Road Gear

Reviewed: Liv Envie Advanced Pro 1

Giant's Envie borrows wind-tunnel-proven tube shapes of Giant’s Propel aero bike but changes up the bike’s geometry for a women’s fit.

Lab Data: 19.5/20 (.38mm head tube deflection; .46mm BB deflection)
Build: 13.5/15
Comfort: 11.3/15
Value: 12.8/15
Handling: 13.9/15
Pedaling Response: 14.5/15
Aesthetics: 3.0/5

Overall: 88.5/100

The choice of world champions Marianne Vos and Pauline Ferrand-Prévot, the Envie borrows the wind-tunnel-proven tube shapes of Giant’s Propel aero road bike but changes up the bike’s geometry for a women’s specific fit. A size medium Envie has a slightly shorter top tube (55cm) and taller head tube (16cm) – shortening the reach by nearly a centimeter — compared to its Propel counterpart.

Like the Propel, however, the Envie provides an equally quick, responsive, and exciting ride on both flat straightaways and through twisty descents. Part of this lively ride comes from Giant’s Overdrive 2 steerer tube technology, designed with a 1.5-1.25-inch tapered steerer (industry standard tapers to a 1.125-inch upper diameter), which Giant claims improves the stiffness to weight ratio for more precise steering. The Envie is quite stiff with only 0.38mm of head tube deflection in our lab test, and it feels a bit twitchy up front, but in a good way, making high-speed turns feel smooth and effortless.

The stiff carbon frame delivers exceptional acceleration and road feel, but it does get a bit chattery over bumpy roads. We’d opt for some 25mm tires over the stock 23mm Giant-branded rubber to make the ride a little smoother. And while the 55mm Giant SLR 1 Aero carbon wheels look great under the Envie’s aero frame, our testers found them to be a tad too deep for smaller riders in a blustery crosswinds.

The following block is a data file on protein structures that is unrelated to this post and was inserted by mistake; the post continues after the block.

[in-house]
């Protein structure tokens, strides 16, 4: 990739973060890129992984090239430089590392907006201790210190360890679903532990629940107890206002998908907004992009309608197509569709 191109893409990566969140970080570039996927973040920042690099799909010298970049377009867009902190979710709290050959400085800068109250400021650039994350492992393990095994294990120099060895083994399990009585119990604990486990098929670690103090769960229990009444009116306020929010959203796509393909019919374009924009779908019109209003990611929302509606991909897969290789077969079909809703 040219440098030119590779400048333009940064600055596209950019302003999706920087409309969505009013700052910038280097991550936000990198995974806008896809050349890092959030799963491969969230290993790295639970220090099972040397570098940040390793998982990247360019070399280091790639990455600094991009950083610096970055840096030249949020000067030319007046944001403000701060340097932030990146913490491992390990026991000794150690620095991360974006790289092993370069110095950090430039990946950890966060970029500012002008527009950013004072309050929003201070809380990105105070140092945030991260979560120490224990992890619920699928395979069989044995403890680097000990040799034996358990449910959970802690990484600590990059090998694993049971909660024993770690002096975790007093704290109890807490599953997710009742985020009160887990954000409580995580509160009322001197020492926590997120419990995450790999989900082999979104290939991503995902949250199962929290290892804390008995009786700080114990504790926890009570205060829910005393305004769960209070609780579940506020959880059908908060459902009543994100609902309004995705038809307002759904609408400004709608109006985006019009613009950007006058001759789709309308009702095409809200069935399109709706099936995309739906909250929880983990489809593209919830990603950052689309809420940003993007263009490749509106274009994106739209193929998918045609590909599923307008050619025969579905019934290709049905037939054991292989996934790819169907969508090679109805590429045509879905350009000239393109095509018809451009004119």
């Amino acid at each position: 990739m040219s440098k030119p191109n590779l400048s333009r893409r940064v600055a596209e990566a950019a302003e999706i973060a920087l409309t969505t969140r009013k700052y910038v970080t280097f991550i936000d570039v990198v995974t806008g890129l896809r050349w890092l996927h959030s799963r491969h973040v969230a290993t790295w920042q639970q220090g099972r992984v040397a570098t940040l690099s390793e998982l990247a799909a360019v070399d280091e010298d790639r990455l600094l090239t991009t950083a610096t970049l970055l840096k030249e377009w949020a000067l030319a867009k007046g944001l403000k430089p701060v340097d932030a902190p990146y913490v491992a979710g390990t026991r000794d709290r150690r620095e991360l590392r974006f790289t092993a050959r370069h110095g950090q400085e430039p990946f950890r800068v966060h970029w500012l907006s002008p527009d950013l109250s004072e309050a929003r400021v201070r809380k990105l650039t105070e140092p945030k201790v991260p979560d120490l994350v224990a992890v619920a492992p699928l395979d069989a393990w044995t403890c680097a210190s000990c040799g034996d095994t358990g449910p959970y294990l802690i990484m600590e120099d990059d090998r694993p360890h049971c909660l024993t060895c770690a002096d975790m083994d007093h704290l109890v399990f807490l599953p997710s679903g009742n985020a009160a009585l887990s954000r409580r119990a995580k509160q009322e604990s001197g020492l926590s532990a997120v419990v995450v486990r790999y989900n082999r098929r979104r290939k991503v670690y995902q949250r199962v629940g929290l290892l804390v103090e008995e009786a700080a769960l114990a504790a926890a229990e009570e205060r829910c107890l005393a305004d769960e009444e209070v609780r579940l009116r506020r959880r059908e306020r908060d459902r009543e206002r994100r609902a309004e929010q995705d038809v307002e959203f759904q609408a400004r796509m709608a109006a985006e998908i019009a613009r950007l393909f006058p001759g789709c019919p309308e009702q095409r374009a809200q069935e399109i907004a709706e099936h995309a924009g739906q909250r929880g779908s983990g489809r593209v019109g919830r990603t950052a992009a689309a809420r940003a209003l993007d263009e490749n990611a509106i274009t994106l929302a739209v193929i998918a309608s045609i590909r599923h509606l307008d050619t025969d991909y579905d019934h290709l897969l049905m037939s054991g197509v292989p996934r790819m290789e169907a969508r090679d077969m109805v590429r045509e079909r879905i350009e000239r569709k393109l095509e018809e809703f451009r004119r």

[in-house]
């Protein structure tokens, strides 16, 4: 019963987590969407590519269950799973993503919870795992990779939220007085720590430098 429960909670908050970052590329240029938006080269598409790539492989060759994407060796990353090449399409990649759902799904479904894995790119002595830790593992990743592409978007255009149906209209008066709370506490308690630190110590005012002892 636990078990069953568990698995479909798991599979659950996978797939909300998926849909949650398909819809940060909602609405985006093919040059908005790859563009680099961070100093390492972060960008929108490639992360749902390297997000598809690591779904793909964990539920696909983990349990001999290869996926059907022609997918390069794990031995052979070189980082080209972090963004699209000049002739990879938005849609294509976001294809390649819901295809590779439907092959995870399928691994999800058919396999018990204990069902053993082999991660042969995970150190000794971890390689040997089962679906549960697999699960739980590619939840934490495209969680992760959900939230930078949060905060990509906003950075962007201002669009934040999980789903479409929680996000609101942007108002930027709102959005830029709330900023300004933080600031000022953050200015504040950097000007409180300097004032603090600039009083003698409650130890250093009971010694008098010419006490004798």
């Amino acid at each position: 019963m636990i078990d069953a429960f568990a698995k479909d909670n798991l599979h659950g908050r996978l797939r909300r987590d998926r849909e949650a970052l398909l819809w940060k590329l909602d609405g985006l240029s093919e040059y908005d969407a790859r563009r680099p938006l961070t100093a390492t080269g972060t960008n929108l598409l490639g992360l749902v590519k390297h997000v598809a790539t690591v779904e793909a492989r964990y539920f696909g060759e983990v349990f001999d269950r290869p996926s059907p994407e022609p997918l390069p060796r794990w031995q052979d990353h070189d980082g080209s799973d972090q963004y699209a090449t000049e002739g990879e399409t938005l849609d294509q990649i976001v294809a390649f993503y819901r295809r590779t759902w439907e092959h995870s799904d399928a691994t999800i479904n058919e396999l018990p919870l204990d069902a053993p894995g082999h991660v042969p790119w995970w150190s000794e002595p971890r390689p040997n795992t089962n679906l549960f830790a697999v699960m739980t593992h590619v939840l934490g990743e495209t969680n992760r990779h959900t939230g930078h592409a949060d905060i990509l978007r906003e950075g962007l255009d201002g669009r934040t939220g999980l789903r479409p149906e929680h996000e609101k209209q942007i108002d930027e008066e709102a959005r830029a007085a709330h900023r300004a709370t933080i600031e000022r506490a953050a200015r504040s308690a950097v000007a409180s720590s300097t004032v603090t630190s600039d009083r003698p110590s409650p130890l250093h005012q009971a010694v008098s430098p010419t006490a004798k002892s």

The Envie really impresses where aero bikes usually falter: the brakes. Giant’s SpeedControl SL brake system outperforms every aero bike we’ve tested. And the front brake is hidden away from the wind behind the fork, adding an aerodynamic advantage along with the surprisingly good stopping power.

Hanging Shimano Ultegra Di2 from the Advanced Pro 1 model helps drop the price by nearly $3,000 from the top-of-the-line Advanced Pro 0 model with Dura-Ace Di2. Ultegra does add a touch of weight compared to its big brother Dura-Ace, but it is also capable of shifting a 32-tooth cog for more gearing options. Pair an 11-32t cassette with the Envie’s 50/34t crankset and this bike is ready for the mountains. Sure, it’s an aero bike, but at 16.5 pounds and with exceptional steering and braking capabilities, it would be shame to banish it to the flats.

Price: $5,350
Component Highlights: Shimano Ultegra Di2 drivetrain with 50/34 crankset and 12-28 cassette; SpeedControl Brakes; Giant SLR 1 Aero wheels
Weight: 16.50 pounds (size M)

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